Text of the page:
What attracted you to private client law?
After university I worked in publishing and the more I was promoted, the more legal work I was dealing with. I had always been interested in law and so decided to make a change and attend law school. I initially thought I would specialise in media law but when I got there, it was trusts and equity that I found the most interesting areas.
How has your legal career progressed and what has brought you to Square One Law?
I trained in a boutique Lincoln’s Inn firm which specialised in private client work and, when I qualified, I moved to a larger Legal 500 firm in the Home Counties, where I was able to advise high-net-worth individuals. More recently, I worked at EY in London as well as in its Reading office so as to get a greater and deeper knowledge of tax law. I’m from the Scottish Borders originally and it was always the plan to move back North where many of my family and friends live. But I wanted to find the right job first. I was lucky to meet Ian [Gilthorpe, senior partner at Square One Law] and spoke to him about my vision as a private client lawyer which was to provide workable and effective solutions for clients, not just bombarding them with information with no conclusions. That seemed to fit well with Square One Law’s focus on the client being at the heart of what they do, so to come and work for them was a natural progression for me to make.
Tell us about the private client offering at Square Law One.
We offer all of the traditional private client services – so Wills, trusts, and power of attorney, residential property, family and matrimonial services, as well as contentious probate and trusts knowledge; but what is different about us is our ability to understand and help manage complicated tax arrangements. We like to work closely with our clients to make sure they understand how their assets can be taxed so they make informed decisions about their personal or businesses’ future. I work also closely with Robin Winskell who has an impressive understanding of family litigation and private client matters; his knowledge is unrivalled and he has a number of longstanding clients who use him exclusively.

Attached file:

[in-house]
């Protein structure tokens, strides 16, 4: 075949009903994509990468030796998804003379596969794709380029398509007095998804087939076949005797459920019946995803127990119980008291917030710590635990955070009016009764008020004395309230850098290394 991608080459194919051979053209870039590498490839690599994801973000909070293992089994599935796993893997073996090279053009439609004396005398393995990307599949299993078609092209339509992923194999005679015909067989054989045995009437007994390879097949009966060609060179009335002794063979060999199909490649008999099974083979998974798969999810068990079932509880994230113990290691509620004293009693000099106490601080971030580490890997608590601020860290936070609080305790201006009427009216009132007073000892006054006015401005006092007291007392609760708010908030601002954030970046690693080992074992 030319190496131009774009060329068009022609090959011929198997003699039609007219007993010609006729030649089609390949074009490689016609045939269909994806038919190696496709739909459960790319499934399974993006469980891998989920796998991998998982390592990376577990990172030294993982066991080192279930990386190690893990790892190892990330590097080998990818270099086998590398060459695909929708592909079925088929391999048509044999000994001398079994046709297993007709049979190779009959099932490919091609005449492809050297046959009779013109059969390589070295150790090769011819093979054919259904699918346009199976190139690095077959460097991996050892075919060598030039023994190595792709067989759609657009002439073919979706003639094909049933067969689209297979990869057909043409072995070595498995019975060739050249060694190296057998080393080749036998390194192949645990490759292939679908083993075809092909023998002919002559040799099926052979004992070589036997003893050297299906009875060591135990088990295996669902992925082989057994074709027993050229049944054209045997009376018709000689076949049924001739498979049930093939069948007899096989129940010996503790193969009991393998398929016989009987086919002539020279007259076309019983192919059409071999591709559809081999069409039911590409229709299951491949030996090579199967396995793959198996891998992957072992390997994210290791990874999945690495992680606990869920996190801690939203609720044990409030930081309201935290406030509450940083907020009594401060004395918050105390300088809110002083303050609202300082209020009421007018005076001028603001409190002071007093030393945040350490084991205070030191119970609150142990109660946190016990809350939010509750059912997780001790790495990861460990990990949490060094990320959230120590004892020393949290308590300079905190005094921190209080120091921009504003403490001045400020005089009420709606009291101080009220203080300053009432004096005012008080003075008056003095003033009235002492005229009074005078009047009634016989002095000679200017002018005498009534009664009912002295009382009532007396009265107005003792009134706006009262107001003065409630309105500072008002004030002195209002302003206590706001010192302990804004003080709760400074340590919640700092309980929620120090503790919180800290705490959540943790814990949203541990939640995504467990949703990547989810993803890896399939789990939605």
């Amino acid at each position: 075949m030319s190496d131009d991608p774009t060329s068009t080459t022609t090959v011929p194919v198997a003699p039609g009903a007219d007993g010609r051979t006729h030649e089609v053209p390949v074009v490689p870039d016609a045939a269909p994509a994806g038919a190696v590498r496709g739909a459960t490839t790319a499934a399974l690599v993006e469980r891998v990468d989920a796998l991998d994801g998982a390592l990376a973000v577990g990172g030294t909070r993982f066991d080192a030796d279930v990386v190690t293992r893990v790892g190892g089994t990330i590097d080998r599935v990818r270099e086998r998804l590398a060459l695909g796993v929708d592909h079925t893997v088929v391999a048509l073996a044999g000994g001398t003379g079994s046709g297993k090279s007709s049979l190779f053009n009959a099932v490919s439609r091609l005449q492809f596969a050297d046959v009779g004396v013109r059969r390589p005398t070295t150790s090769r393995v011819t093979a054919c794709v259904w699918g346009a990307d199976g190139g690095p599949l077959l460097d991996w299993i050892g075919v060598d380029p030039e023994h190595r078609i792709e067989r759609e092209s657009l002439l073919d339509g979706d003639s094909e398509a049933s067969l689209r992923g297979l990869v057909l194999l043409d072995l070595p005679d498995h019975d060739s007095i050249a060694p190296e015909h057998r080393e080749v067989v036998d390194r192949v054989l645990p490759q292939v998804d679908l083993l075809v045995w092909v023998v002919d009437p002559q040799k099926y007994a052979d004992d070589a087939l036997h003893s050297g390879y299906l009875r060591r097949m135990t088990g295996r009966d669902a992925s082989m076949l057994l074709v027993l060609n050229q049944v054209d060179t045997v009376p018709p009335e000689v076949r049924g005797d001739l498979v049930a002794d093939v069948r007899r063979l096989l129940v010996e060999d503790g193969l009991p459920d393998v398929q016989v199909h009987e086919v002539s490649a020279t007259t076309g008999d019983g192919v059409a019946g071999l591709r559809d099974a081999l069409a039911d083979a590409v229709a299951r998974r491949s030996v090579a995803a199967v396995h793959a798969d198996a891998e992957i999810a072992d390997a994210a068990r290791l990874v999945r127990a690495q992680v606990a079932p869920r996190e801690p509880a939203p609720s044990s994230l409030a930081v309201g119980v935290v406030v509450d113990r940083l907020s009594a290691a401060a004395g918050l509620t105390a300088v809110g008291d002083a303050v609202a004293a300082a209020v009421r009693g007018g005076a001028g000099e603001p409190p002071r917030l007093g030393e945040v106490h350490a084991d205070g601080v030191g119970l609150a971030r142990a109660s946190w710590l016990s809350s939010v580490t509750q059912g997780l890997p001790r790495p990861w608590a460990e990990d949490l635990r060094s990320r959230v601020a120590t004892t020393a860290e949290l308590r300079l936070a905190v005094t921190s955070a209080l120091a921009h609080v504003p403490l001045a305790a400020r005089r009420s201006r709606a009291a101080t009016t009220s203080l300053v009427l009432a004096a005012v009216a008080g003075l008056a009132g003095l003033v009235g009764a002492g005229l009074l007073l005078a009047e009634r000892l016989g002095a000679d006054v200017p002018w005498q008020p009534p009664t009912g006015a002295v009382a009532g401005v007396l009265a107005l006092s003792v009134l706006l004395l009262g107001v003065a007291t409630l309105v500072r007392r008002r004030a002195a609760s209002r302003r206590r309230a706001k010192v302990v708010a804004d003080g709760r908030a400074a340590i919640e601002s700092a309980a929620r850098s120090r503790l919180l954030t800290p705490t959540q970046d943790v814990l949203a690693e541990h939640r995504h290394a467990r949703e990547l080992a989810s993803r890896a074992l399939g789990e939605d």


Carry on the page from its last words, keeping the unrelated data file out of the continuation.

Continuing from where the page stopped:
You also advise entrepreneurs on how to structure their businesses through the life cycle of the company, and believe their personal aims should align with their business aims. Why is that?
It is important because, as an entrepreneur, your business is your life and who you are. What you want to achieve in that business should mirror what you want to achieve in your personal wealth planning.
My focus is always to find out what people want to achieve in their business – some people will want to build a business, sell it and retire, others will want to build more than one business. Once I know their ambitions I can then find personal estate planning solutions that will fit with their business vision.
When should an entrepreneur look to you for advice about estate planning?
As early as possible so that we can work closely with them to make sure the right structures are in place as well, as being able to strategically align our plans with their business goals.
What advice would you give an entrepreneur who is just starting out?
Practically, the main thing to consider is the shareholders’ agreement and how that works. So, for example, what happens if a person dies? Or what happens if a person can’t work in the business any more? We would also ensure that there was a will in place and would advise on the personal legal framework they may need to consider in the future.